chick fil a protest toronto

Christian group plans counter-protest in support of Toronto Chick-fil-A

Evangelical Christians who feel targeted by critics of Toronto's new Chick-fil-A location plan on responding to protests outside the Yonge and Bloor restaurant with a demonstration of their own.

Rev. Charles McVety, President of Canada Christian College and influencer of Ontario politicians, just announced that "thousands" of worshippers will gather in front of Canada's first-ever Chick-fil-A outpost on Saturday as part of their annual Jesus in the City parade.

The group's intentions are not to cause trouble: rather, they plan to pray en masse.

"America's third largest fast food restaurant, Chick Fil-A is coming to Canada with their first store on Yonge St. in Toronto," reads a media release issued by McVety on Thursday night. "The founders are well respected Christians who do not allow their stores to open on Sunday."

"They also support family values organizations," the release continues. "Chick fil-A has become a target for radical left groups who attack them with protests and try to drive them out of business."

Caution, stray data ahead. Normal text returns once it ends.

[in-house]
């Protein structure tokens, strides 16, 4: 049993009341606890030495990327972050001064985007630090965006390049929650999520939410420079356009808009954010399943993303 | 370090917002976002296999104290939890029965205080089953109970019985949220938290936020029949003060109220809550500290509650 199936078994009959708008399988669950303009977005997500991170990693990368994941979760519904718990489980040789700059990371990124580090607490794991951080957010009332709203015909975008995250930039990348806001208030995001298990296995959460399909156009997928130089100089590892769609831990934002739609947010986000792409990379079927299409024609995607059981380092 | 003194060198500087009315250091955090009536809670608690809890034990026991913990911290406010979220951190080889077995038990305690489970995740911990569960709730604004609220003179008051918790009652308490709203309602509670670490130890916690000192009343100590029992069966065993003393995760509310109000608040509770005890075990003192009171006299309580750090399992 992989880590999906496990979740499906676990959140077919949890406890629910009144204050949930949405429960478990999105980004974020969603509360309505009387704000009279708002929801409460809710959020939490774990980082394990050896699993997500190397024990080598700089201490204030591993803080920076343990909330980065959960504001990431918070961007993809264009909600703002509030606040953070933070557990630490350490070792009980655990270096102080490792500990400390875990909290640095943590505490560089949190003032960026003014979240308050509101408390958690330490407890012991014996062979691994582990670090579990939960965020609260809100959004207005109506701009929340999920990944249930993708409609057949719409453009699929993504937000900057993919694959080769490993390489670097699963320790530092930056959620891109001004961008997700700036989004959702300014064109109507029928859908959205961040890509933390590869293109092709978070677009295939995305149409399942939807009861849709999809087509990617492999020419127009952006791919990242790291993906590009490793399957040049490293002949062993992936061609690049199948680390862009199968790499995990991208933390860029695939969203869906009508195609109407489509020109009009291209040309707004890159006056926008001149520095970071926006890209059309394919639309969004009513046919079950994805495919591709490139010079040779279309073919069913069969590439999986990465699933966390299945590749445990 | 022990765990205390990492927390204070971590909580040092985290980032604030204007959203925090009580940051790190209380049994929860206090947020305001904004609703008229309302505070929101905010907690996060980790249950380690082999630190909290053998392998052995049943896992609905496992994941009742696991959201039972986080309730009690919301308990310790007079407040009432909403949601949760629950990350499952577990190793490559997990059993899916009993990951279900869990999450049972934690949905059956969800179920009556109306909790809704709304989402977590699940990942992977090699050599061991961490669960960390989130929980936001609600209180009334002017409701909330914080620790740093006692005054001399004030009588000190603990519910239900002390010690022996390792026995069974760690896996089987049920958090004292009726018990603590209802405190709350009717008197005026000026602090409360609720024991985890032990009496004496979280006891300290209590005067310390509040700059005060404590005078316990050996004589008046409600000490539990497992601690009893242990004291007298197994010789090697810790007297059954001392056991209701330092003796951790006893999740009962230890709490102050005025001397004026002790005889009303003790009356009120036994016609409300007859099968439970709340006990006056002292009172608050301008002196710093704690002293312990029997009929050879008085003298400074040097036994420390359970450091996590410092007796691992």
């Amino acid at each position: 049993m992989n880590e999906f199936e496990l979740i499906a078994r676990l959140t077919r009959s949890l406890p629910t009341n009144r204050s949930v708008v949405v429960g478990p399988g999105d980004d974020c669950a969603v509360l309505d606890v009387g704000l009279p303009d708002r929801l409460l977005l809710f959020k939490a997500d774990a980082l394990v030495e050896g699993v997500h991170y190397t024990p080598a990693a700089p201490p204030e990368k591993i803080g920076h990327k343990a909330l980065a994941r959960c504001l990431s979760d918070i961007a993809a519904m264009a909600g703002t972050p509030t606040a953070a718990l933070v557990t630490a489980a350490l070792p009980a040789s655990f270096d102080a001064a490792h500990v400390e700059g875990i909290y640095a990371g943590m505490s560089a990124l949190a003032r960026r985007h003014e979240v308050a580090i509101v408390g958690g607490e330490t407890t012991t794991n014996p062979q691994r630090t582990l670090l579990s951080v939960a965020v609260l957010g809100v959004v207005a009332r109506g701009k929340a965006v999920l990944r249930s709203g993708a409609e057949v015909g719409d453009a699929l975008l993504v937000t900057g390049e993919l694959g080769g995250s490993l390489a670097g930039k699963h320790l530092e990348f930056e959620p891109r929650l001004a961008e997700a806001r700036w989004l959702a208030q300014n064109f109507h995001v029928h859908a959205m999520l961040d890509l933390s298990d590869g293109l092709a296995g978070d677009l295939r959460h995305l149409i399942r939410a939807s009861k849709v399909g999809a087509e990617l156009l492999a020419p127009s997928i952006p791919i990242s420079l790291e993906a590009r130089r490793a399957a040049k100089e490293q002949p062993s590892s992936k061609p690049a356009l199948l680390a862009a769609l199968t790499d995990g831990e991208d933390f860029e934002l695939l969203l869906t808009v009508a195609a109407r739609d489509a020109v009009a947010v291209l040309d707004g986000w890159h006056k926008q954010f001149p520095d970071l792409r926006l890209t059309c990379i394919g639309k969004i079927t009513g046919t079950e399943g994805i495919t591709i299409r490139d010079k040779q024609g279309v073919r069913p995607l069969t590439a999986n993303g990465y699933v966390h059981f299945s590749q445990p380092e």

Thus, says McVety, Jesus in the City parade attendees will stop by Chick-fil-A on September 7 around 2 p.m. to  "pray that those who hate us will find love in their hearts and support freedom."

Others, like pro-life activist Jack Fonseca, are encouraging their followers to support Chick-fil-A by ordering sandwiches.

"It is sad that people will express hatred of a business due to its expression of faith. We prayed to stop Prime Minister Trudeau's attack on our youth applying for summer jobs and we won," says McVety.

Of those who argue that Chick-fil-A has no place in Canada due to its owner's vocal opposition of same-sex marriage, as well as the company's long history of funding of anti-LGBTQ hate groups, the influential Christian right leader says this: 

"I know that they will love the food as it is my favourite."

Lead photo by

Ronald Quitoriano


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